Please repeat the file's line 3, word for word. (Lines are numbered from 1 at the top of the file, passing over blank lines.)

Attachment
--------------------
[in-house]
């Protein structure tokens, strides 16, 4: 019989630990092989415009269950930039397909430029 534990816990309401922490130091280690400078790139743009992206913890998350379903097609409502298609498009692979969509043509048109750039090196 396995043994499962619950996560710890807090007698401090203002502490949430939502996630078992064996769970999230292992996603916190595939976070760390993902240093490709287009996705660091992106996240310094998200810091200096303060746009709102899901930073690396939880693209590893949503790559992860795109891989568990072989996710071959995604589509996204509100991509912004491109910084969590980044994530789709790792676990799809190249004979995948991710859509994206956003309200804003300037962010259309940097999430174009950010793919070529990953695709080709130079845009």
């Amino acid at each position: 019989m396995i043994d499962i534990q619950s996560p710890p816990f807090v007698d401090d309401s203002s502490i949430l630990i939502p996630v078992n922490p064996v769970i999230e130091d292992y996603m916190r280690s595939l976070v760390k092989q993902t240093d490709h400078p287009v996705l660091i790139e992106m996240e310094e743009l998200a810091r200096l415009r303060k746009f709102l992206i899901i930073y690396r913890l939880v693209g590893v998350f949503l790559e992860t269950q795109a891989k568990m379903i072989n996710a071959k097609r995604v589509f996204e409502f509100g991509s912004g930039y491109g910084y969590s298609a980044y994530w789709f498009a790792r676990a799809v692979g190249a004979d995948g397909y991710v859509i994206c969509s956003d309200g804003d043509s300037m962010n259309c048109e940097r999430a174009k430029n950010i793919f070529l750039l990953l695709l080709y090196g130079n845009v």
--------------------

């Amino acid at each position: 019989m396995i043994d499962i534990q619950s996560p710890p816990f807090v007698d401090d309401s203002s502490i949430l630990i939502p996630v078992n922490p064996v769970i999230e130091d292992y996603m916190r280690s595939l976070v760390k092989q993902t240093d490709h400078p287009v996705l660091i790139e992106m996240e310094e743009l998200a810091r200096l415009r303060k746009f709102l992206i899901i930073y690396r913890l939880v693209g590893v998350f949503l790559e992860t269950q795109a891989k568990m379903i072989n996710a071959k097609r995604v589509f996204e409502f509100g991509s912004g930039y491109g910084y969590s298609a980044y994530w789709f498009a790792r676990a799809v692979g190249a004979d995948g397909y991710v859509i994206c969509s956003d309200g804003d043509s300037m962010n259309c048109e940097r999430a174009k430029n950010i793919f070529l750039l990953l695709l080709y090196g130079n845009v």